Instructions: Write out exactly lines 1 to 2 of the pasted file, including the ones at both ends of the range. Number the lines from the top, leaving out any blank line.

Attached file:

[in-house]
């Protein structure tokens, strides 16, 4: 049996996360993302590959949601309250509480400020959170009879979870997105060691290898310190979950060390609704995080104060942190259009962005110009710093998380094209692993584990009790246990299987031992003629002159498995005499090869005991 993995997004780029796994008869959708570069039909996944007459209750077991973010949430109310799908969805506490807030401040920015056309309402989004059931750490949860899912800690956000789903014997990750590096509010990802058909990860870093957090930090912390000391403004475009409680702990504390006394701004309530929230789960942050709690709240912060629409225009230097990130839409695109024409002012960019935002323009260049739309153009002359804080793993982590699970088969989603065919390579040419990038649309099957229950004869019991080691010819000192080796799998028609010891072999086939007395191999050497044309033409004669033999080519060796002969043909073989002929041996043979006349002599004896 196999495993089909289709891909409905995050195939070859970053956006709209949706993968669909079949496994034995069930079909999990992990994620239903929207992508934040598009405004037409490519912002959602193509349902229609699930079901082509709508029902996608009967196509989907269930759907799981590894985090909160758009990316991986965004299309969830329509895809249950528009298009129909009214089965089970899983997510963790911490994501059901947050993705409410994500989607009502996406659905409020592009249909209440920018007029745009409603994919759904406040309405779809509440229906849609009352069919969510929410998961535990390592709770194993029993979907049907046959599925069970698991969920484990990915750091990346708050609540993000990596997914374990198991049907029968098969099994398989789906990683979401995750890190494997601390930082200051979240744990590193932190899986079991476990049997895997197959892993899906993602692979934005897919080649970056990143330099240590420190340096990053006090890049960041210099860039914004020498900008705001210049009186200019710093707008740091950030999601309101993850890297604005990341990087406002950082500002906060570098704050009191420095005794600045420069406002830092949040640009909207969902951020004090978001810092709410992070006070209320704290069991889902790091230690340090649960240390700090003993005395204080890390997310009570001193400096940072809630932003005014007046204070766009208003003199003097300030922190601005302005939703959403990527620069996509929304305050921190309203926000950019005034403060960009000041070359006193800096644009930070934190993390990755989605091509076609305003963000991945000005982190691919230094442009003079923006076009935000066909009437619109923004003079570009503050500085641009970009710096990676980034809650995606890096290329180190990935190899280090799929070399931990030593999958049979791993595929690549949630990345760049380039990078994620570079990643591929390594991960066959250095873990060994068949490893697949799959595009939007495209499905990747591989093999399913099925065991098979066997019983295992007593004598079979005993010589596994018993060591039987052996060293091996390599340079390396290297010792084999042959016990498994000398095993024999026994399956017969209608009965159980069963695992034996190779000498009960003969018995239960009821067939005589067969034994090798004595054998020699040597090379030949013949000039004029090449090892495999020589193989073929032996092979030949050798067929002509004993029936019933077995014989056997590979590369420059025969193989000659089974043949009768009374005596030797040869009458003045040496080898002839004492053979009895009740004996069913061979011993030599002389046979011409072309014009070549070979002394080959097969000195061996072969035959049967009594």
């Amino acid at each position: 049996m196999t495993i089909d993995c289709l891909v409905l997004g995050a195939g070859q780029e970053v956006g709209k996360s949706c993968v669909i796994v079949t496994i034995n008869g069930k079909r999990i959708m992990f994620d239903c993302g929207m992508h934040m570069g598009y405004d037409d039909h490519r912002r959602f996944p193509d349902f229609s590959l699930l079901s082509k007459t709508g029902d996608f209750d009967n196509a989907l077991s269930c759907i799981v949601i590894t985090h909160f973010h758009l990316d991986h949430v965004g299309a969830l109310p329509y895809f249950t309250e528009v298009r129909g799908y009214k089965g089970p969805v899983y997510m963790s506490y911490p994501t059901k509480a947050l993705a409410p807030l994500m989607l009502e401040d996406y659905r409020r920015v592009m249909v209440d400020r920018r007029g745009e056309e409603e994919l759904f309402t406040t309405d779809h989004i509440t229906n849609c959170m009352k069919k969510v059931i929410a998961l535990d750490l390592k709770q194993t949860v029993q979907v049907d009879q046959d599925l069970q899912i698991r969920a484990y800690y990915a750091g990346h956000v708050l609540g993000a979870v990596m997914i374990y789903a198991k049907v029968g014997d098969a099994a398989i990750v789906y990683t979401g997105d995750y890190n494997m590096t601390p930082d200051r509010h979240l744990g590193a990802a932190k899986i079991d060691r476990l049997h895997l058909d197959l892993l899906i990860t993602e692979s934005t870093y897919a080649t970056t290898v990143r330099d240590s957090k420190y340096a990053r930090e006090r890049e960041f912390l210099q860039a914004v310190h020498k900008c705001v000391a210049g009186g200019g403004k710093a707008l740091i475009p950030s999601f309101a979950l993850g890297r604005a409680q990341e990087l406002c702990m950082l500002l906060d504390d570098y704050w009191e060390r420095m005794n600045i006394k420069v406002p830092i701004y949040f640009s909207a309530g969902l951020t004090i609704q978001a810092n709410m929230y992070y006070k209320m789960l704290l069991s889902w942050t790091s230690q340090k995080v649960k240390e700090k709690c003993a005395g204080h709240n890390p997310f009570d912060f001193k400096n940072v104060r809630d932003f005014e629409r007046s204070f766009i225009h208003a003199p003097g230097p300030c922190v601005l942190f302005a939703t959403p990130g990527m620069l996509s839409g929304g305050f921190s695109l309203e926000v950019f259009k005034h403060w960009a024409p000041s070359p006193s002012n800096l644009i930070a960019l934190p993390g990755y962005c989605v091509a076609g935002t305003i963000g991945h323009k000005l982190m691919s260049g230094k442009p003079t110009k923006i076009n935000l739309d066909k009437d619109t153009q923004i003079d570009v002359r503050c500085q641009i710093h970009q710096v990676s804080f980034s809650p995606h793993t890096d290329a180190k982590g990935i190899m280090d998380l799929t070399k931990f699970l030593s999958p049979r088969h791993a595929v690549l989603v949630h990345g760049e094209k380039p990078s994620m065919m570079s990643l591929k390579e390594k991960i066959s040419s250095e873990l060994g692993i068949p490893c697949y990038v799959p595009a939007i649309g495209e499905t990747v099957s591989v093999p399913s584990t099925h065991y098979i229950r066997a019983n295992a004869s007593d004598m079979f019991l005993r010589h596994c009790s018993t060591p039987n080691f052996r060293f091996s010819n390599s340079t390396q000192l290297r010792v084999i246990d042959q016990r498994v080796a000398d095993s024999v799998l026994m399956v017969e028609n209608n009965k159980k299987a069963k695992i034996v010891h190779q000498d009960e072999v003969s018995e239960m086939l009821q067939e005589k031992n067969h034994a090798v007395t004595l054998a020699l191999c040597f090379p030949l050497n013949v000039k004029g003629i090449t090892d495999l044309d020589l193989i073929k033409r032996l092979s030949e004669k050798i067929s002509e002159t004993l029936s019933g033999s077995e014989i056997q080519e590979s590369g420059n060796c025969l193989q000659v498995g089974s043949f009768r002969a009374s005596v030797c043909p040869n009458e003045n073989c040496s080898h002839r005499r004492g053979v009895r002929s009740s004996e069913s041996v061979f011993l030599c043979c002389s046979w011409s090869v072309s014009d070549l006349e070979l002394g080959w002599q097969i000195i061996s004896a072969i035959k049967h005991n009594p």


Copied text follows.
[in-house]
């Protein structure tokens, strides 16, 4: 049996996360993302590959949601309250509480400020959170009879979870997105060691290898310190979950060390609704995080104060942190259009962005110009710093998380094209692993584990009790246990299987031992003629002159498995005499090869005991 993995997004780029796994008869959708570069039909996944007459209750077991973010949430109310799908969805506490807030401040920015056309309402989004059931750490949860899912800690956000789903014997990750590096509010990802058909990860870093957090930090912390000391403004475009409680702990504390006394701004309530929230789960942050709690709240912060629409225009230097990130839409695109024409002012960019935002323009260049739309153009002359804080793993982590699970088969989603065919390579040419990038649309099957229950004869019991080691010819000192080796799998028609010891072999086939007395191999050497044309033409004669033999080519060796002969043909073989002929041996043979006349002599004896 196999495993089909289709891909409905995050195939070859970053956006709209949706993968669909079949496994034995069930079909999990992990994620239903929207992508934040598009405004037409490519912002959602193509349902229609699930079901082509709508029902996608009967196509989907269930759907799981590894985090909160758009990316991986965004299309969830329509895809249950528009298009129909009214089965089970899983997510963790911490994501059901947050993705409410994500989607009502996406659905409020592009249909209440920018007029745009409603994919759904406040309405779809509440229906849609009352069919969510929410998961535990390592709770194993029993979907049907046959599925069970698991969920484990990915750091990346708050609540993000990596997914374990198991049907029968098969099994398989789906990683979401995750890190494997601390930082200051979240744990590193932190899986079991476990049997895997197959892993899906993602692979934005897919080649970056990143330099240590420190340096990053006090890049960041210099860039914004020498900008705001210049009186200019710093707008740091950030999601309101993850890297604005990341990087406002950082500002906060570098704050009191420095005794600045420069406002830092949040640009909207969902951020004090978001810092709410992070006070209320704290069991889902790091230690340090649960240390700090003993005395204080890390997310009570001193400096940072809630932003005014007046204070766009208003003199003097300030922190601005302005939703959403990527620069996509929304305050921190309203926000950019005034403060960009000041070359006193800096644009930070934190993390990755989605091509076609305003963000991945000005982190691919230094442009003079923006076009935000066909009437619109923004003079570009503050500085641009970009710096990676980034809650995606890096290329180190990935190899280090799929070399931990030593999958049979791993595929690549949630990345760049380039990078994620570079990643591929390594991960066959250095873990060994068949490893697949799959595009939007495209499905990747591989093999399913099925065991098979066997019983295992007593004598079979005993010589596994018993060591039987052996060293091996390599340079390396290297010792084999042959016990498994000398095993024999026994399956017969209608009965159980069963695992034996190779000498009960003969018995239960009821067939005589067969034994090798004595054998020699040597090379030949013949000039004029090449090892495999020589193989073929032996092979030949050798067929002509004993029936019933077995014989056997590979590369420059025969193989000659089974043949009768009374005596030797040869009458003045040496080898002839004492053979009895009740004996069913061979011993030599002389046979011409072309014009070549070979002394080959097969000195061996072969035959049967009594």